More train­ing needed but lit­tle is hap­pen­ing

Cost is one of the nu­mer­ous ob­sta­cles

Finweek English Edition - - Retirement fund trustees -

Fi­nally, the pa­per states that “trustees who lack ap­pro­pri­ate ex­per­tise must un­dergo train­ing at the ex­pense of their funds to ob­tain such ex­per­tise or seek the ad­vice of ap­pro­pri­ate ex­perts”.

But lit­tle of this seems to be hap­pen­ing on any sig­nif­i­cant scale. A sur­vey by Deloitte on Re­tire­ment Fund Gov­er­nance found that many com­plaints for­warded to the Pen­sion Fund Ad­ju­di­ca­tor could be linked to “in­ad­e­quate trustee train­ing and ex­pe­ri­ence”, but that less than 18% of funds had for­mal train­ing poli­cies and that, on av­er­age, trustees re­ceived just 15,5 hours of train­ing a year.

It con­cluded that “re­tire­ment fund gov­er­nance is not at ac­cept­able lev­els and con­se­quently funds, their mem­bers and trustees are ex­posed to un­ac­cept­able lev­els of risk”.

Michael-John Al­bert, a part­ner at the fi­nan­cial in­sti­tu­tions ser­vices team at Deloitte, says with the re­tire­ment in­dus­try be­com­ing more com­pli­cated, re­spon­si­bil­ity for trustees has never been greater. “My view is that the du­ties of trustees are more oner­ous than com­pany direc­tors’. They are of­ten look­ing af­ter mem­bers’ only source of in­come.”

On a per­sonal level, trustees also have far more at stake and can be found guilty of neg­li­gence. “Reg­u­la­tions now re­quire trustees to sign off fi­nan­cial state­ments. If there are prob­lems they do not un­der­stand or are ex­pe­ri­enced to deal with they are re­quired to seek ex­pert knowl­edge. Ig­no­rance is no defence here,” Al­bert says. THERE’S LIT­TLE DOUBT that the great­est need in the re­tire­ment fund in­dus­try is for in­creased train­ing of trustees. Rais­ing the level of knowl­edge on re­tire­ment fund mat­ters is es­sen­tial – but there are nu­mer­ous ob­sta­cles in the way.

One is costs. Trustee ed­u­ca­tion pro­grammes can be ex­pen­sive, and while it’s in the longer-term in­ter­ests of the fund and its mem­bers, the board may be re­luc­tant to spend large amounts on trustee train­ing.

Em­ploy­ers are also of­ten re­luc­tant to give trustees time off work to at­tend cour­ses. And trustee ap­a­thy plays a role. Some trustees sim­ply lack the mo­ti­va­tion to at­tend cour­ses.

Th­ese con­cerns were high­lighted in Na­tional Trea­sury’s dis­cus­sion pa­per on Re­tire­ment Fund Re­form. It noted “de­fi­cien­cies in the skills and ex­per­tise of some trustees, many of whom are re­spon­si­ble for the man­age­ment of bil­lions of rand of re­tire­ment fund as­sets”. It goes on to raise con­cerns about pos­si­ble non-dis­clo­sure from ser­vice providers try­ing to sell prod­ucts or ser­vices to a board of trustees, say­ing: “The Fi­nan­cial Ad­vi­sory and In­ter­me­di­ary Ser­vices Act will re­quire con­sul­tants to demon­strate that their ad­vice is ap­pro­pri­ate but, if the trustees them­selves are not knowl­edge­able and vig­i­lant, they are un­likely to chal­lenge the ad­vice they are given.”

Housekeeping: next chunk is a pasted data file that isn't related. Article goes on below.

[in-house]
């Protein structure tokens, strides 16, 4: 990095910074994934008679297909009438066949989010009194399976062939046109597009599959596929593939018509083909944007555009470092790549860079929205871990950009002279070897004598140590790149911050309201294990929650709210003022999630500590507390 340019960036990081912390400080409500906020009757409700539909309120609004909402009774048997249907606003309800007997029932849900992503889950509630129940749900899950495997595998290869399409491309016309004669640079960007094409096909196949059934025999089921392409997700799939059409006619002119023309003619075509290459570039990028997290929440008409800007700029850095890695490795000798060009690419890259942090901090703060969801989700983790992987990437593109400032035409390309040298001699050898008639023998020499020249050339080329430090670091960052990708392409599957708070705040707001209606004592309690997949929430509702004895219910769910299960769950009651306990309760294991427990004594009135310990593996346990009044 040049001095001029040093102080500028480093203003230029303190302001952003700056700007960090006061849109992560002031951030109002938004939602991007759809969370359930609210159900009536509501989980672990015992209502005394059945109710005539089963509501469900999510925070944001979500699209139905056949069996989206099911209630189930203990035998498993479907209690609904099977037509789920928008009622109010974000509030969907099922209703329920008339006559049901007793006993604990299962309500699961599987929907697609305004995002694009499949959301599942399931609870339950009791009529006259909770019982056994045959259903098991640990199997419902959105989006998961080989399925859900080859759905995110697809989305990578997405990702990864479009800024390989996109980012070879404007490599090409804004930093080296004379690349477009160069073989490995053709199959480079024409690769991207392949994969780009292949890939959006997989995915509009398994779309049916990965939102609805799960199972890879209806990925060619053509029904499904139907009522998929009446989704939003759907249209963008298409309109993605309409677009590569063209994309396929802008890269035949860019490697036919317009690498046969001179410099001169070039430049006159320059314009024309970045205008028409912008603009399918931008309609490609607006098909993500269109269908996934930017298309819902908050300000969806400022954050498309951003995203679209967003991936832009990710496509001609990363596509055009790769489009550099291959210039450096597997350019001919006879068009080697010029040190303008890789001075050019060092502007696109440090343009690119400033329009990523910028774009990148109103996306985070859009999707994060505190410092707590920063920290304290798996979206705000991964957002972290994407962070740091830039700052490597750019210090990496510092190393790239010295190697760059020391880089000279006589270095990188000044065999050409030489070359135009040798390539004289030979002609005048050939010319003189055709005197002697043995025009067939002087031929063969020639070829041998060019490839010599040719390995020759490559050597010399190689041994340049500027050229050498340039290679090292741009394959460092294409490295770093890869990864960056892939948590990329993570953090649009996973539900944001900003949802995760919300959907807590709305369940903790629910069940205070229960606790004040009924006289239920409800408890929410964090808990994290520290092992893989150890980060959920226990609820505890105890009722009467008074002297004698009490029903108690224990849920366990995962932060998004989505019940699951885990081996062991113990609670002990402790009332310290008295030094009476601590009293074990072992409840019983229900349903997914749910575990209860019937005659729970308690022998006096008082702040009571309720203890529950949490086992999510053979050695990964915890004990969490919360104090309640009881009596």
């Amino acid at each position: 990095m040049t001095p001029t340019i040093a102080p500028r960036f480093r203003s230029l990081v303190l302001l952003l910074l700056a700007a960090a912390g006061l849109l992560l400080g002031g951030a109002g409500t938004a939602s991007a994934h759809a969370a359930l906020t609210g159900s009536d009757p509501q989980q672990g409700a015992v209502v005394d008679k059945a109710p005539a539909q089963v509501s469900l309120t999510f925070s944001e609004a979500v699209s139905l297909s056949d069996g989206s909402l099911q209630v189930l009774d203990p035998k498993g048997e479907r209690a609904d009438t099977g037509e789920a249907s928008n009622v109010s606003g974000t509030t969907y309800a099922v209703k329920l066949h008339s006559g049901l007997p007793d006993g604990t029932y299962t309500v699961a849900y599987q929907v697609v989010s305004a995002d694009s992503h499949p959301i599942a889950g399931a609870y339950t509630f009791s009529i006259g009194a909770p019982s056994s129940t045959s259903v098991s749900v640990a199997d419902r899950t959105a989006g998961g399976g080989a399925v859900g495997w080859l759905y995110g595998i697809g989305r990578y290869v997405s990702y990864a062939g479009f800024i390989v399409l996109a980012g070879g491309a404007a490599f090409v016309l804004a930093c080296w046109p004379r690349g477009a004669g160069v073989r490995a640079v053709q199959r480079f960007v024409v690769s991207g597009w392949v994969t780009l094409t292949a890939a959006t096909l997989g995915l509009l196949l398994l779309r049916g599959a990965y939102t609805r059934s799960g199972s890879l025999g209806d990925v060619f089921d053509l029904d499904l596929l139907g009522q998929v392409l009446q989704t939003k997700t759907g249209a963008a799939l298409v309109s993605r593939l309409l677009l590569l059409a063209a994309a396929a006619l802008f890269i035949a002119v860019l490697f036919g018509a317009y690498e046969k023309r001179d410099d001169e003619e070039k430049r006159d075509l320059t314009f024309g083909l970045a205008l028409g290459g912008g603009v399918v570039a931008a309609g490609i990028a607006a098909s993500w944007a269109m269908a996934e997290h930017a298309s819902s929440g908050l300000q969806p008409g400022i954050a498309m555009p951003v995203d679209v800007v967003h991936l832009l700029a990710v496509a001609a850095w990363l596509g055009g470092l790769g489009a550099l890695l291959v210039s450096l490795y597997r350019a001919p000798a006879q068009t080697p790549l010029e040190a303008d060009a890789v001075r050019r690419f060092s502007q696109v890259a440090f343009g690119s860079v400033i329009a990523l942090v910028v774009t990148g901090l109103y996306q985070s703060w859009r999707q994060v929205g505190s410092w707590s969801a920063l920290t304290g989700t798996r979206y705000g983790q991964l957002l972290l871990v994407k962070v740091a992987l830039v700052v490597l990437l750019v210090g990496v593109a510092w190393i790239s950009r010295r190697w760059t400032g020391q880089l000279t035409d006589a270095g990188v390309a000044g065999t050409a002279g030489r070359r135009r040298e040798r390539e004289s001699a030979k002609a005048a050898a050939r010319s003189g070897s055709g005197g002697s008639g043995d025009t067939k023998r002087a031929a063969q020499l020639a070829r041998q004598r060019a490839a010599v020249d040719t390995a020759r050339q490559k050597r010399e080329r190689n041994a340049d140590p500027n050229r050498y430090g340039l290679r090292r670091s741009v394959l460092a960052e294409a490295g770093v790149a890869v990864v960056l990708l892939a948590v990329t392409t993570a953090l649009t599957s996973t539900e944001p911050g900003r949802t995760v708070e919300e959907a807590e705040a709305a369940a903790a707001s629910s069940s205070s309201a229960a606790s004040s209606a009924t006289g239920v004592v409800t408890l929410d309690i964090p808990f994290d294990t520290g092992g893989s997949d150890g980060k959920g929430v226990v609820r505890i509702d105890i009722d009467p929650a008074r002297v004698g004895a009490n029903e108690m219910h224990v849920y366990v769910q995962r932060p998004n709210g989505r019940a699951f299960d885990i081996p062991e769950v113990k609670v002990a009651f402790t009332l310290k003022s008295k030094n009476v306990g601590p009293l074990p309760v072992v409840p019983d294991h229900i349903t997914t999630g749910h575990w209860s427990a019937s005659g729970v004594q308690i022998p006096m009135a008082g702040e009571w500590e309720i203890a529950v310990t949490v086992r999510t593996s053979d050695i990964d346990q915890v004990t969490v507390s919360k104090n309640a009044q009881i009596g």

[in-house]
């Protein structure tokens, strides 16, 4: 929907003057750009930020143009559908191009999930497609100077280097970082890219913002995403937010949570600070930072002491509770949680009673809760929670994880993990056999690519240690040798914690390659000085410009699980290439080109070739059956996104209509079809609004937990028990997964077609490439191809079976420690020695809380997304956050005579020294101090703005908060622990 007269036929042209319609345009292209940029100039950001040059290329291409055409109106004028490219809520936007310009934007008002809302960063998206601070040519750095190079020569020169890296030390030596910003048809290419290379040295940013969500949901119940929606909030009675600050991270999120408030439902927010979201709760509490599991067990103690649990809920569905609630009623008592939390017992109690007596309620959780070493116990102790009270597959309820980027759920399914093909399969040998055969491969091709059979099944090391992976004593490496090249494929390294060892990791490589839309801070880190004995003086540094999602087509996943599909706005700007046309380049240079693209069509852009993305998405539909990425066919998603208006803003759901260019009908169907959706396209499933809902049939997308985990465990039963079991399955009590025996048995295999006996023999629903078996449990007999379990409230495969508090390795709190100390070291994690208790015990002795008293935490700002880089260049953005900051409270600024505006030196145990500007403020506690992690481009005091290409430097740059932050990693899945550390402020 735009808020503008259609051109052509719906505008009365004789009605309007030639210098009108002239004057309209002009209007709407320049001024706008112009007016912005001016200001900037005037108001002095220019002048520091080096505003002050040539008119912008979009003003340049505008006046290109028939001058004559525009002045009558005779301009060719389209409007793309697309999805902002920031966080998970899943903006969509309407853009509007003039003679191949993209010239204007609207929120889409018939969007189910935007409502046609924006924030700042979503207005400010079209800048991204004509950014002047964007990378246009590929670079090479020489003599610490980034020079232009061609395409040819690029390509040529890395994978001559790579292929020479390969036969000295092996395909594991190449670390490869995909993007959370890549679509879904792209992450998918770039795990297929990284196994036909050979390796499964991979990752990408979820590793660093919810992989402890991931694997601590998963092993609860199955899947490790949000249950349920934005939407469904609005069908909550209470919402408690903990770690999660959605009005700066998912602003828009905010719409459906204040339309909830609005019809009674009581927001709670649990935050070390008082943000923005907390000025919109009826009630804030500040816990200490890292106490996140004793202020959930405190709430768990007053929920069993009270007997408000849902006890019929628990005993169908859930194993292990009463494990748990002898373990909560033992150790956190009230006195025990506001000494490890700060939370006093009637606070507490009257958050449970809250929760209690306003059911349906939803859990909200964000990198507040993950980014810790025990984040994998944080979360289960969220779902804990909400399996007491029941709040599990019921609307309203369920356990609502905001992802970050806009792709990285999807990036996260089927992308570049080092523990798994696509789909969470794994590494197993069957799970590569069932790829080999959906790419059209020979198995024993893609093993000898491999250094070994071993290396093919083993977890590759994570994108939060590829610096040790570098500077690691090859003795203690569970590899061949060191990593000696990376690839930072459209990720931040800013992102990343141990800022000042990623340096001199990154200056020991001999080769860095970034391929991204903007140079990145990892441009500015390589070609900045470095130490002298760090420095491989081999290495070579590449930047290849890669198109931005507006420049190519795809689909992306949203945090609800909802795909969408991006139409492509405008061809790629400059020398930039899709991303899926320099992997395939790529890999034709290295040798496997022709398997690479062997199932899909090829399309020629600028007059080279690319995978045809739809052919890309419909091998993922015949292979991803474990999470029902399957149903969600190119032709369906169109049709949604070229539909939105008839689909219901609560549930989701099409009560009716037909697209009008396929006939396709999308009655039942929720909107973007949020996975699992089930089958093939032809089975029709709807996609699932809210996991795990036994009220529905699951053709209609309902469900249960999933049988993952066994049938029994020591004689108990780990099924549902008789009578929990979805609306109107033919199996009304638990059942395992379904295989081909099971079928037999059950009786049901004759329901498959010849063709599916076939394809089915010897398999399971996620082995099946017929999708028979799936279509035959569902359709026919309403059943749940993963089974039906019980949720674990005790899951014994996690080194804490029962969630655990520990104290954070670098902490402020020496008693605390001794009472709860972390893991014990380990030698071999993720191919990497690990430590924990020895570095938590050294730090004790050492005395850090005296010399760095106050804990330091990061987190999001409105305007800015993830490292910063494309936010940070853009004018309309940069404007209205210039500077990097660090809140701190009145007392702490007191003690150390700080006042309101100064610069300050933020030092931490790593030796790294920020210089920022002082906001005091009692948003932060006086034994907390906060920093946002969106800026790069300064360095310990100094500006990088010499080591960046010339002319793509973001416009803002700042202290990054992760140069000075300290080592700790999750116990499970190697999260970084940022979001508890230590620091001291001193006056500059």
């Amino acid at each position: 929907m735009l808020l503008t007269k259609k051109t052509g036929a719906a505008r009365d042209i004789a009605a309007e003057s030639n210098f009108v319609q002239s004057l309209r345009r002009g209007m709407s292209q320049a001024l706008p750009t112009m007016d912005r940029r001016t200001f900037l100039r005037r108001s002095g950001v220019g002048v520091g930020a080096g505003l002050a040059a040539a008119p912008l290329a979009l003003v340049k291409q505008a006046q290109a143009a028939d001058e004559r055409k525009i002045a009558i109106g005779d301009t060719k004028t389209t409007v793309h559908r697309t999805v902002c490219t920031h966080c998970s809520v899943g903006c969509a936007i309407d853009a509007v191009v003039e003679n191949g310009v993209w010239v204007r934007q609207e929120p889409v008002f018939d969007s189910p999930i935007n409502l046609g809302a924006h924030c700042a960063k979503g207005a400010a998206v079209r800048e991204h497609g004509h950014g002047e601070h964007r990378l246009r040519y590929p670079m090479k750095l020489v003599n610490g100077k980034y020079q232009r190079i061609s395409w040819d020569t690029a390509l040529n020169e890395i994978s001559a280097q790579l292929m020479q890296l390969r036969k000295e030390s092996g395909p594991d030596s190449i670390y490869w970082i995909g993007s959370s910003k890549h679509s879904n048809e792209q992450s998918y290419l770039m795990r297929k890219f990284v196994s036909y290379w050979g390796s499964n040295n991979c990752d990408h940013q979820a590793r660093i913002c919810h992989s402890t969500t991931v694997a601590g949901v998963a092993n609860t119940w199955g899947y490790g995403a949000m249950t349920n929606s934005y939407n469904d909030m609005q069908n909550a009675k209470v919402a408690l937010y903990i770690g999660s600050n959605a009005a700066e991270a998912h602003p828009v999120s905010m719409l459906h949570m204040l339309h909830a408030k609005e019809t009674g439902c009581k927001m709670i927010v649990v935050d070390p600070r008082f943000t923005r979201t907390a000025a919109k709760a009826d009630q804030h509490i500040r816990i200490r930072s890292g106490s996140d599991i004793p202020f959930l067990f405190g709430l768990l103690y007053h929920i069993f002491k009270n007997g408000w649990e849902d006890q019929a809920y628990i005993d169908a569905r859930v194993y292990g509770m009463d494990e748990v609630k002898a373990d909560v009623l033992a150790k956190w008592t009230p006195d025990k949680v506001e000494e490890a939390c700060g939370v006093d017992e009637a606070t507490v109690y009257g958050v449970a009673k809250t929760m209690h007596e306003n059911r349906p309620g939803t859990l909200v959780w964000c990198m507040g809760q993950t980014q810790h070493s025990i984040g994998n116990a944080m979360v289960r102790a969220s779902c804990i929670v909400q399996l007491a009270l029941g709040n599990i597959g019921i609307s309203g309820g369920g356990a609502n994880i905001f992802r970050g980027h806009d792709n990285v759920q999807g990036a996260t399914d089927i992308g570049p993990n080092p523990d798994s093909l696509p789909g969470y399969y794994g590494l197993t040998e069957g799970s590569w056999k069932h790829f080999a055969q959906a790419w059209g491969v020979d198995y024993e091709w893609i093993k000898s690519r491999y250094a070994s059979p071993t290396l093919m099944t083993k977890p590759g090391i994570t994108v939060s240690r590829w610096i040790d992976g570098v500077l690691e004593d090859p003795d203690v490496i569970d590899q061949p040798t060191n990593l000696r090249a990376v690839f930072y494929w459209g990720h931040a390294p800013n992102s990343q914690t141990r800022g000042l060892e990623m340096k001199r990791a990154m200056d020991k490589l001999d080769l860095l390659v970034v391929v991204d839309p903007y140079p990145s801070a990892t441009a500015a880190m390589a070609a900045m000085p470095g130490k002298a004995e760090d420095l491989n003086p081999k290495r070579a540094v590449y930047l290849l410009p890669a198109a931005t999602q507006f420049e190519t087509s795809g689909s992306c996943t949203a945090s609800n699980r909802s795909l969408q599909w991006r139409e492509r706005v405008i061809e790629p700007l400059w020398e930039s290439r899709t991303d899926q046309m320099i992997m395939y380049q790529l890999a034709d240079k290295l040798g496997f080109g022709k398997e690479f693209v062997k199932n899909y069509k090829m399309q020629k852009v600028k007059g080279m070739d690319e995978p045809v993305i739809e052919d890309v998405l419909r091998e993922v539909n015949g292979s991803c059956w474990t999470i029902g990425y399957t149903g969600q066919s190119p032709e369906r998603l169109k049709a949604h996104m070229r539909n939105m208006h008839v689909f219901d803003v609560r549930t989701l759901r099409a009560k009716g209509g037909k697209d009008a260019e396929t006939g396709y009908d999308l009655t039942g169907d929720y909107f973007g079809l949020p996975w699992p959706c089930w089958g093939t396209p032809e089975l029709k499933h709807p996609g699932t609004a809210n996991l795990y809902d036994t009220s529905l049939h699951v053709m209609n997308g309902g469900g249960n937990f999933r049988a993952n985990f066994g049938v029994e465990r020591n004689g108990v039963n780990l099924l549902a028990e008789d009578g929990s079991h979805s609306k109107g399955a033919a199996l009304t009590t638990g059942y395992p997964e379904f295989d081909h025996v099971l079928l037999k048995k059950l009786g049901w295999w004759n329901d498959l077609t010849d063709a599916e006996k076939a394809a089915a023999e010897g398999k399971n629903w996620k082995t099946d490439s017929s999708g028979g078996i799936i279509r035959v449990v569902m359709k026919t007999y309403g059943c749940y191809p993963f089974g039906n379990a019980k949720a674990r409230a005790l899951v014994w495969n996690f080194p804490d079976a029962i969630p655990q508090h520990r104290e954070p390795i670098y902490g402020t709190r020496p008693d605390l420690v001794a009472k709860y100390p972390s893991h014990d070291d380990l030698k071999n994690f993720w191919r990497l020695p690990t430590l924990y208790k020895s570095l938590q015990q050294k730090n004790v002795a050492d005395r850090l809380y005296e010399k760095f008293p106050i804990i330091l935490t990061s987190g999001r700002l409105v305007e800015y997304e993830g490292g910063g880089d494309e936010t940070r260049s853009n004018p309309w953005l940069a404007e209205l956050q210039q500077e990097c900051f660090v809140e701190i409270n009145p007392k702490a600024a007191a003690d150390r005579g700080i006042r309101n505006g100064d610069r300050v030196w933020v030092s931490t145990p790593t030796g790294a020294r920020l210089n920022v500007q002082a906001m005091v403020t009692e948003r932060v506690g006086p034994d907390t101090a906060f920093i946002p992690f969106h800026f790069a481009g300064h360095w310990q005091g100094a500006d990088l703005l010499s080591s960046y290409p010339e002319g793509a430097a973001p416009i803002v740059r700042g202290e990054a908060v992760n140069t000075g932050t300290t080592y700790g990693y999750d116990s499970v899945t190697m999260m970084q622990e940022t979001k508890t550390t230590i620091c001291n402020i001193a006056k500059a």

A trea­sury dis­cus­sion pa­per noted de­fi­cien­cies in the skills and ex­per­tise

of some trustees.

This is just one new rea­son why trustee train­ing has be­come so im­por­tant. Al­bert says trustees must be in a po­si­tion to run their re­tire­ment fund “from day one”. But at the same time, he says not enough time and money are be­ing spent on trustee train­ing.

“I would like to see some sort of needs anal­y­sis done on trustees. We could then build on that, iden­ti­fy­ing the needs and ar­eas where train­ing is needed.”

But why is there not more train­ing tak­ing place? Al­bert be­lieves it’s be­cause of a com­bi­na­tion of fac­tors.

“There’s no doubt that trustee train­ing is ex­pen­sive. Boards need to de­velop a proper bud­get­ing process around that.” How­ever, Al­bert be­lieves the lack of rel­e­vant train­ing of­ten goes back to the trustees them­selves. “There’s of­ten re­luc­tance on the part of trustees to say they don’t un­der­stand some­thing.”

One sug­ges­tion Al­bert has is that new trustees serve a pe­riod as al­ter­na­tive trustees, build­ing up knowl­edge and ex­pe­ri­ence be­fore be­com­ing full trustees. He feels this could also deal with the con­cep­tual prob­lem some trustees seem to have, mis­tak­enly be­liev­ing they should serve the in­ter­ests of the con­stituency that voted them onto the board.

Un­der cur­rent re­tire­ment fund struc­ture, half the mem­bers of a board of trustees are elected by mem­bers and half ap­pointed by the com­pany. At times this can be­come like an ex­ten­sion of labour re­la­tions, with mem­ber trustees look­ing af­ter the in­ter­ests of the work­force and ap­pointed trustees look­ing af­ter the com­pany. “Trustees must re­alise it’s their re­spon­si­bil­ity to look af­ter the in­ter­ests of all stake­hold­ers, and that this in­cludes the em­ployer,” Al­bert says.

He be­lieves train­ing needs to take place on two lev­els. “There’s for­mal train­ing, where trustees learn about the Pen­sion Funds Act and other rel­e­vant leg­is­la­tion, about the fund it­self and re­lated ar­eas such as in­vest­ment re­turns and ad­min­is­tra­tion. But as im­por­tant is learn­ing how to work around the ta­ble in the board­room – like how to ask ques­tions and what ques­tions need to be asked. This can be con­ducted through on- the-job coach­ing and train­ing.”

He also be­lieves train­ing needs to be risk fo­cused, where trustees learn to iden­tify, un­der­stand and ac­tively man­age their fund’s risks.

The du­ties of trustees are more oner­ous than com­pany

direc­tors’. Michael-John


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